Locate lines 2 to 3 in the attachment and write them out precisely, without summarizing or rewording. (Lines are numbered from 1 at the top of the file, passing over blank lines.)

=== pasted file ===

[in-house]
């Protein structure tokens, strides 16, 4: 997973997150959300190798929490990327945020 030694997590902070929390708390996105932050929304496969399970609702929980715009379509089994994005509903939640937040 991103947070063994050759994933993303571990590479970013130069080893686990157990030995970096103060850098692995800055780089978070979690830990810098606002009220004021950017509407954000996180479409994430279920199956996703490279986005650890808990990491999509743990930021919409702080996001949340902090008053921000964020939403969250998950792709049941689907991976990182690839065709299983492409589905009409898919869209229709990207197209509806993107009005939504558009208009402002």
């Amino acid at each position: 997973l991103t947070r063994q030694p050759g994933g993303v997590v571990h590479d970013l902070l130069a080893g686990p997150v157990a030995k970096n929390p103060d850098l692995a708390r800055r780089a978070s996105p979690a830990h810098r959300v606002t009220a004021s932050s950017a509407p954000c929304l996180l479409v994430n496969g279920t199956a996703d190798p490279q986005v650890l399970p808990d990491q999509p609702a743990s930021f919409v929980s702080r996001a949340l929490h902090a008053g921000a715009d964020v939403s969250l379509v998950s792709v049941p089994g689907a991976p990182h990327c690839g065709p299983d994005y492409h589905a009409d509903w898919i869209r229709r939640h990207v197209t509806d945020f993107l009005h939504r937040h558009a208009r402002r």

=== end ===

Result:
């Protein structure tokens, strides 16, 4: 997973997150959300190798929490990327945020 030694997590902070929390708390996105932050929304496969399970609702929980715009379509089994994005509903939640937040 991103947070063994050759994933993303571990590479970013130069080893686990157990030995970096103060850098692995800055780089978070979690830990810098606002009220004021950017509407954000996180479409994430279920199956996703490279986005650890808990990491999509743990930021919409702080996001949340902090008053921000964020939403969250998950792709049941689907991976990182690839065709299983492409589905009409898919869209229709990207197209509806993107009005939504558009208009402002």
């Amino acid at each position: 997973l991103t947070r063994q030694p050759g994933g993303v997590v571990h590479d970013l902070l130069a080893g686990p997150v157990a030995k970096n929390p103060d850098l692995a708390r800055r780089a978070s996105p979690a830990h810098r959300v606002t009220a004021s932050s950017a509407p954000c929304l996180l479409v994430n496969g279920t199956a996703d190798p490279q986005v650890l399970p808990d990491q999509p609702a743990s930021f919409v929980s702080r996001a949340l929490h902090a008053g921000a715009d964020v939403s969250l379509v998950s792709v049941p089994g689907a991976p990182h990327c690839g065709p299983d994005y492409h589905a009409d509903w898919i869209r229709r939640h990207v197209t509806d945020f993107l009005h939504r937040h558009a208009r402002r």